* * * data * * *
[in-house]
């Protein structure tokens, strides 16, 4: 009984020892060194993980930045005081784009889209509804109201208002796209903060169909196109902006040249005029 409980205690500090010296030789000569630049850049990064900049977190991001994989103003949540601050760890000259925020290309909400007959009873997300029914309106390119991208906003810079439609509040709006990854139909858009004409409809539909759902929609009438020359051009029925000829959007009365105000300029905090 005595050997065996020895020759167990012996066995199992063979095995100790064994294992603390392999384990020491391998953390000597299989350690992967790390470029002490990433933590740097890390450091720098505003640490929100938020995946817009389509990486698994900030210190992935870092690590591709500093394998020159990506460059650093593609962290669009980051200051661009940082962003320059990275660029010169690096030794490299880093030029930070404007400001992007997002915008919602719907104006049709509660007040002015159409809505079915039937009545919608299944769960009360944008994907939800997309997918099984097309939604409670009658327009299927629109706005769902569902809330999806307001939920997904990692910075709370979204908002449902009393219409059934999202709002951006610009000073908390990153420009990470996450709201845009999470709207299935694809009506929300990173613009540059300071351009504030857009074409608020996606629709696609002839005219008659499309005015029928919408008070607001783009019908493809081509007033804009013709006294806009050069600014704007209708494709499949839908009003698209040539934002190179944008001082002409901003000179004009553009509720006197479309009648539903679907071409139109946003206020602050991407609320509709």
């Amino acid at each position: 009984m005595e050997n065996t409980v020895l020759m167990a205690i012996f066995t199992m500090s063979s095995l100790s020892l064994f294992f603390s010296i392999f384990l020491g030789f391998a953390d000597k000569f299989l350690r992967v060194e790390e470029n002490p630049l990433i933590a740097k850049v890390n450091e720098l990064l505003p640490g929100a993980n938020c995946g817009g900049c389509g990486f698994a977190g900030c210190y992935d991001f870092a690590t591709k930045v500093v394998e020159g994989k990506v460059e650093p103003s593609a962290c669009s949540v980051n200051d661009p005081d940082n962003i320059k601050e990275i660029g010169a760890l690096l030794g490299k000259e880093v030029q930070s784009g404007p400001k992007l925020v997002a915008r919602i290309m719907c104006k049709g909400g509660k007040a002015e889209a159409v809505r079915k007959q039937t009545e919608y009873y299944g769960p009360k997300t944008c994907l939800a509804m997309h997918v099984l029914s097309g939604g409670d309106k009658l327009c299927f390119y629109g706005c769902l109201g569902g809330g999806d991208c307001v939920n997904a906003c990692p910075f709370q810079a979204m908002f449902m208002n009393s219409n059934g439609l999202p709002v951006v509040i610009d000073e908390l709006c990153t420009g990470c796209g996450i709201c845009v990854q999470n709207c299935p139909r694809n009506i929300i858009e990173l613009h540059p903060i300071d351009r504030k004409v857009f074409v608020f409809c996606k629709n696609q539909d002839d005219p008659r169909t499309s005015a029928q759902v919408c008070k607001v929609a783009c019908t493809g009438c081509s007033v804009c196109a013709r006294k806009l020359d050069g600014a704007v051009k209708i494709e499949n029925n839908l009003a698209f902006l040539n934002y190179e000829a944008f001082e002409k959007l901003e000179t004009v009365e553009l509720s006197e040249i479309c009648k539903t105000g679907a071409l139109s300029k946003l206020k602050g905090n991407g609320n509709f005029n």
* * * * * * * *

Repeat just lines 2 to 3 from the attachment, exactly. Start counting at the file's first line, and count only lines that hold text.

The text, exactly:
């Protein structure tokens, strides 16, 4: 009984020892060194993980930045005081784009889209509804109201208002796209903060169909196109902006040249005029 409980205690500090010296030789000569630049850049990064900049977190991001994989103003949540601050760890000259925020290309909400007959009873997300029914309106390119991208906003810079439609509040709006990854139909858009004409409809539909759902929609009438020359051009029925000829959007009365105000300029905090 005595050997065996020895020759167990012996066995199992063979095995100790064994294992603390392999384990020491391998953390000597299989350690992967790390470029002490990433933590740097890390450091720098505003640490929100938020995946817009389509990486698994900030210190992935870092690590591709500093394998020159990506460059650093593609962290669009980051200051661009940082962003320059990275660029010169690096030794490299880093030029930070404007400001992007997002915008919602719907104006049709509660007040002015159409809505079915039937009545919608299944769960009360944008994907939800997309997918099984097309939604409670009658327009299927629109706005769902569902809330999806307001939920997904990692910075709370979204908002449902009393219409059934999202709002951006610009000073908390990153420009990470996450709201845009999470709207299935694809009506929300990173613009540059300071351009504030857009074409608020996606629709696609002839005219008659499309005015029928919408008070607001783009019908493809081509007033804009013709006294806009050069600014704007209708494709499949839908009003698209040539934002190179944008001082002409901003000179004009553009509720006197479309009648539903679907071409139109946003206020602050991407609320509709």
């Amino acid at each position: 009984m005595e050997n065996t409980v020895l020759m167990a205690i012996f066995t199992m500090s063979s095995l100790s020892l064994f294992f603390s010296i392999f384990l020491g030789f391998a953390d000597k000569f299989l350690r992967v060194e790390e470029n002490p630049l990433i933590a740097k850049v890390n450091e720098l990064l505003p640490g929100a993980n938020c995946g817009g900049c389509g990486f698994a977190g900030c210190y992935d991001f870092a690590t591709k930045v500093v394998e020159g994989k990506v460059e650093p103003s593609a962290c669009s949540v980051n200051d661009p005081d940082n962003i320059k601050e990275i660029g010169a760890l690096l030794g490299k000259e880093v030029q930070s784009g404007p400001k992007l925020v997002a915008r919602i290309m719907c104006k049709g909400g509660k007040a002015e889209a159409v809505r079915k007959q039937t009545e919608y009873y299944g769960p009360k997300t944008c994907l939800a509804m997309h997918v099984l029914s097309g939604g409670d309106k009658l327009c299927f390119y629109g706005c769902l109201g569902g809330g999806d991208c307001v939920n997904a906003c990692p910075f709370q810079a979204m908002f449902m208002n009393s219409n059934g439609l999202p709002v951006v509040i610009d000073e908390l709006c990153t420009g990470c796209g996450i709201c845009v990854q999470n709207c299935p139909r694809n009506i929300i858009e990173l613009h540059p903060i300071d351009r504030k004409v857009f074409v608020f409809c996606k629709n696609q539909d002839d005219p008659r169909t499309s005015a029928q759902v919408c008070k607001v929609a783009c019908t493809g009438c081509s007033v804009c196109a013709r006294k806009l020359d050069g600014a704007v051009k209708i494709e499949n029925n839908l009003a698209f902006l040539n934002y190179e000829a944008f001082e002409k959007l901003e000179t004009v009365e553009l509720s006197e040249i479309c009648k539903t105000g679907a071409l139109s300029k946003l206020k602050g905090n991407g609320n509709f005029n």